–IMPEACHMENT RESOLUTION– Councilmembers Kalb, Abel Guillen and City Attorney Barbara Parker want to put Oakland on the record for opposing President Donald Trump. The resolution calls on Congress to investigate the president’s numerous instances of alleged misconduct and potential impeachment. Other East Bay cities such as Alameda, Berkeley, and Richmond have approved similar resolutions this year.

–PARIS CLIMATE AGREEMENT– “WHEREAS, the City of Oakland wishes to ensure the survival and continued thriving of all who live and will live in our community, including non-human species for countless generations to come” is how the resolution begins. Kalb and Mayor Schaaf also want to put Oakland firmly in opposition of Trump’s decision to pull out the U.S. out of the Paris Climate Agreement. 
–RESPONSIBLE BANKING– Oakland’s Linked Banking Services Ordinance is intended to encourage banks to serve the city’s underserved customers. The carrot being if the institutions show success in these areas, they can be considered for doing business with the City of Oakland. Hint: banks doing business with the Dakota Access Pipeline will be S.O.L.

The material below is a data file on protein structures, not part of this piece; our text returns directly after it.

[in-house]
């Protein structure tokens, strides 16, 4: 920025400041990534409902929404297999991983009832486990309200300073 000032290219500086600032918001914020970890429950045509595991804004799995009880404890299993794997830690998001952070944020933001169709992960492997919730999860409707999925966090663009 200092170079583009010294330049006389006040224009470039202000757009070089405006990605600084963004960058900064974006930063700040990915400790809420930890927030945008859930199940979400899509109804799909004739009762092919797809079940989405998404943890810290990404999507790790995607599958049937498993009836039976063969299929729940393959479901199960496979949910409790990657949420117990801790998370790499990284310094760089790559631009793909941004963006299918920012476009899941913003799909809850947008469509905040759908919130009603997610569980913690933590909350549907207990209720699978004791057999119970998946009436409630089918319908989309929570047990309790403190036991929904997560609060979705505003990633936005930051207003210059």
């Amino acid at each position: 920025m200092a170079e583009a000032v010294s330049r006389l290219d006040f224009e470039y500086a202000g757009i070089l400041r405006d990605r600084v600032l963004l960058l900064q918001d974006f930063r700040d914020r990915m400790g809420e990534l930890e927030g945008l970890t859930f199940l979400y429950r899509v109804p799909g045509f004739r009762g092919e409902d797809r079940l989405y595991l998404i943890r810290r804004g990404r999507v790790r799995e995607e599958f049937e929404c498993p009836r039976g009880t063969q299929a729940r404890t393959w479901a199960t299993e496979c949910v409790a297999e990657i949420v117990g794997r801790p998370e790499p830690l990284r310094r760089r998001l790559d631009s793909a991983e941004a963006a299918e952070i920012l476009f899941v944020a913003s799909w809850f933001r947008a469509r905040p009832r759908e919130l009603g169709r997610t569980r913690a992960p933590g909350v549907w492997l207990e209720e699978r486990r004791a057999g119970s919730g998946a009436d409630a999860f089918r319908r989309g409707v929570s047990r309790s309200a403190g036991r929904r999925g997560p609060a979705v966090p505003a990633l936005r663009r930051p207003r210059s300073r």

–“The goal of the pilot program is to encourage banks that serve our community to discuss how to reduce inherent bias in residential and commercial lending to minority and African American communities and change their to produce greater equity over time.”


ALAMEDA COUNTY — Regular board meeting, Tuesday, June 27, 10:45 a.m. [ENTIRE AGENDA HERE]
–EMERGENCY SHELTER SERVICES– The board will approve 12 service agreements with area community-based organization totaling $4.5 million to bolster and standardize the county’s shelters. The largest amount, $769,000, allocated to San Leandro’s Building Futures With Women & Children.

–Each year, the emergency shelters provide 129,585 beds for homeless individuals in Alameda County, with the goal of moving 30 percent into permanent housing. Shelters are expected to maintain at least 90 percent occupancy at all times and collect data regarding where clients exit when they leave the shelter. These contracts represent a major first step in standardizing the operation of homeless shelters in Alameda County.

–YOUTH UPRISING FUNDING– An Alameda County grand jury report last week highlighted the mishandling of finances at Oakland’s Youth Uprising and the county’s bailout. The multi-service youth center is set to receive a total of $864,000 in funding this week, in addition, to in-kind use of the county’s property worth $308,000. Alameda County Supervisor Nate Miley sit on the Youth Uprising’s board.